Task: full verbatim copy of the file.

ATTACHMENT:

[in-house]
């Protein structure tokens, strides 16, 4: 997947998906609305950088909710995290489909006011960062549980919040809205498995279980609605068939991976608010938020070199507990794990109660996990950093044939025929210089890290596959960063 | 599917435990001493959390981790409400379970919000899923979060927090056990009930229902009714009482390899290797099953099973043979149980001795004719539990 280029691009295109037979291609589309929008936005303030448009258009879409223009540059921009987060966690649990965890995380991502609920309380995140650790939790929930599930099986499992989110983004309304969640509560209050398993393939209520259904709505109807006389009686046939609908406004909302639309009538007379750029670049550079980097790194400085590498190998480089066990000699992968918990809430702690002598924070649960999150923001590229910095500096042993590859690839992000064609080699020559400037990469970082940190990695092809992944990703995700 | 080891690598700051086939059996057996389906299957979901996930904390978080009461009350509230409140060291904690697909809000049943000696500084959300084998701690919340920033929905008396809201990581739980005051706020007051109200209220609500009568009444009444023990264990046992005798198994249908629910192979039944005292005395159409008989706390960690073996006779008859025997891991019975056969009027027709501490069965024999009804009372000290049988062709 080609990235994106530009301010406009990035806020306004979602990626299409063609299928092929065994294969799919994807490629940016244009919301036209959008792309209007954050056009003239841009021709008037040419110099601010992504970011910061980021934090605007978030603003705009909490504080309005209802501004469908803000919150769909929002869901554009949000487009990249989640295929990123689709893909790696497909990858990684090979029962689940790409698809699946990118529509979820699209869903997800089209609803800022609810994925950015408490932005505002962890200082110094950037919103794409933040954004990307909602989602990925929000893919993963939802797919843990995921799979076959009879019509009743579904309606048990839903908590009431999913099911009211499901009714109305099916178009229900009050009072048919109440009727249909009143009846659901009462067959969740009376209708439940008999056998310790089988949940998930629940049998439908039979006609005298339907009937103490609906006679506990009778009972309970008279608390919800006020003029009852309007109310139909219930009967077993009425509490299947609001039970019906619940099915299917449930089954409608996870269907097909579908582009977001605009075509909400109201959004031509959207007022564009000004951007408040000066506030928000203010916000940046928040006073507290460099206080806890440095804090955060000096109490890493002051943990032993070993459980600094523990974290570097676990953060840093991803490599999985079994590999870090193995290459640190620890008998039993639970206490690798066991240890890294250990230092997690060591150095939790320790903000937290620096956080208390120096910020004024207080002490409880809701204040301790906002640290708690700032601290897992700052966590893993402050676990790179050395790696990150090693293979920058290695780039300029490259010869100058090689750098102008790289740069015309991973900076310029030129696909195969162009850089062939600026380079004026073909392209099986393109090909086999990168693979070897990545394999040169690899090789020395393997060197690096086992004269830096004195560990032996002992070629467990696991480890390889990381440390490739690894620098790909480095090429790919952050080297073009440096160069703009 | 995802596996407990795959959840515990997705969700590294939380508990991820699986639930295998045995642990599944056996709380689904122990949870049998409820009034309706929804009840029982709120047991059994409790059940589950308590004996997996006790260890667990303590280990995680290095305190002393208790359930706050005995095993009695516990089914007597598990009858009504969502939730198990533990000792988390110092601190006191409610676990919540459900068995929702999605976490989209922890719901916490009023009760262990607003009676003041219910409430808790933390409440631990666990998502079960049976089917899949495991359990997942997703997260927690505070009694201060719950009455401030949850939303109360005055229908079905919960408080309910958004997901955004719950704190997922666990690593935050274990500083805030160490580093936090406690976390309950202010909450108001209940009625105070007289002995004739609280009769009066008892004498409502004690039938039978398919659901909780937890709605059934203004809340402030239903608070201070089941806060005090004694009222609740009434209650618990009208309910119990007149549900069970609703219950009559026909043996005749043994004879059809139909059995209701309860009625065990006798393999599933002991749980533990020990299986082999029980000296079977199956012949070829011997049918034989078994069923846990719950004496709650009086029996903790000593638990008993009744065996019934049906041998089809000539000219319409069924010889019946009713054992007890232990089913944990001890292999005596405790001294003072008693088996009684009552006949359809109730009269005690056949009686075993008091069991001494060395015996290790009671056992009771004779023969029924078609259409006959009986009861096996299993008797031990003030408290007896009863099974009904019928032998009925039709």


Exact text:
[in-house]
């Protein structure tokens, strides 16, 4: 997947998906609305950088909710995290489909006011960062549980919040809205498995279980609605068939991976608010938020070199507990794990109660996990950093044939025929210089890290596959960063 | 599917435990001493959390981790409400379970919000899923979060927090056990009930229902009714009482390899290797099953099973043979149980001795004719539990 280029691009295109037979291609589309929008936005303030448009258009879409223009540059921009987060966690649990965890995380991502609920309380995140650790939790929930599930099986499992989110983004309304969640509560209050398993393939209520259904709505109807006389009686046939609908406004909302639309009538007379750029670049550079980097790194400085590498190998480089066990000699992968918990809430702690002598924070649960999150923001590229910095500096042993590859690839992000064609080699020559400037990469970082940190990695092809992944990703995700 | 080891690598700051086939059996057996389906299957979901996930904390978080009461009350509230409140060291904690697909809000049943000696500084959300084998701690919340920033929905008396809201990581739980005051706020007051109200209220609500009568009444009444023990264990046992005798198994249908629910192979039944005292005395159409008989706390960690073996006779008859025997891991019975056969009027027709501490069965024999009804009372000290049988062709 080609990235994106530009301010406009990035806020306004979602990626299409063609299928092929065994294969799919994807490629940016244009919301036209959008792309209007954050056009003239841009021709008037040419110099601010992504970011910061980021934090605007978030603003705009909490504080309005209802501004469908803000919150769909929002869901554009949000487009990249989640295929990123689709893909790696497909990858990684090979029962689940790409698809699946990118529509979820699209869903997800089209609803800022609810994925950015408490932005505002962890200082110094950037919103794409933040954004990307909602989602990925929000893919993963939802797919843990995921799979076959009879019509009743579904309606048990839903908590009431999913099911009211499901009714109305099916178009229900009050009072048919109440009727249909009143009846659901009462067959969740009376209708439940008999056998310790089988949940998930629940049998439908039979006609005298339907009937103490609906006679506990009778009972309970008279608390919800006020003029009852309007109310139909219930009967077993009425509490299947609001039970019906619940099915299917449930089954409608996870269907097909579908582009977001605009075509909400109201959004031509959207007022564009000004951007408040000066506030928000203010916000940046928040006073507290460099206080806890440095804090955060000096109490890493002051943990032993070993459980600094523990974290570097676990953060840093991803490599999985079994590999870090193995290459640190620890008998039993639970206490690798066991240890890294250990230092997690060591150095939790320790903000937290620096956080208390120096910020004024207080002490409880809701204040301790906002640290708690700032601290897992700052966590893993402050676990790179050395790696990150090693293979920058290695780039300029490259010869100058090689750098102008790289740069015309991973900076310029030129696909195969162009850089062939600026380079004026073909392209099986393109090909086999990168693979070897990545394999040169690899090789020395393997060197690096086992004269830096004195560990032996002992070629467990696991480890390889990381440390490739690894620098790909480095090429790919952050080297073009440096160069703009 | 995802596996407990795959959840515990997705969700590294939380508990991820699986639930295998045995642990599944056996709380689904122990949870049998409820009034309706929804009840029982709120047991059994409790059940589950308590004996997996006790260890667990303590280990995680290095305190002393208790359930706050005995095993009695516990089914007597598990009858009504969502939730198990533990000792988390110092601190006191409610676990919540459900068995929702999605976490989209922890719901916490009023009760262990607003009676003041219910409430808790933390409440631990666990998502079960049976089917899949495991359990997942997703997260927690505070009694201060719950009455401030949850939303109360005055229908079905919960408080309910958004997901955004719950704190997922666990690593935050274990500083805030160490580093936090406690976390309950202010909450108001209940009625105070007289002995004739609280009769009066008892004498409502004690039938039978398919659901909780937890709605059934203004809340402030239903608070201070089941806060005090004694009222609740009434209650618990009208309910119990007149549900069970609703219950009559026909043996005749043994004879059809139909059995209701309860009625065990006798393999599933002991749980533990020990299986082999029980000296079977199956012949070829011997049918034989078994069923846990719950004496709650009086029996903790000593638990008993009744065996019934049906041998089809000539000219319409069924010889019946009713054992007890232990089913944990001890292999005596405790001294003072008693088996009684009552006949359809109730009269005690056949009686075993008091069991001494060395015996290790009671056992009771004779023969029924078609259409006959009986009861096996299993008797031990003030408290007896009863099974009904019928032998009925039709």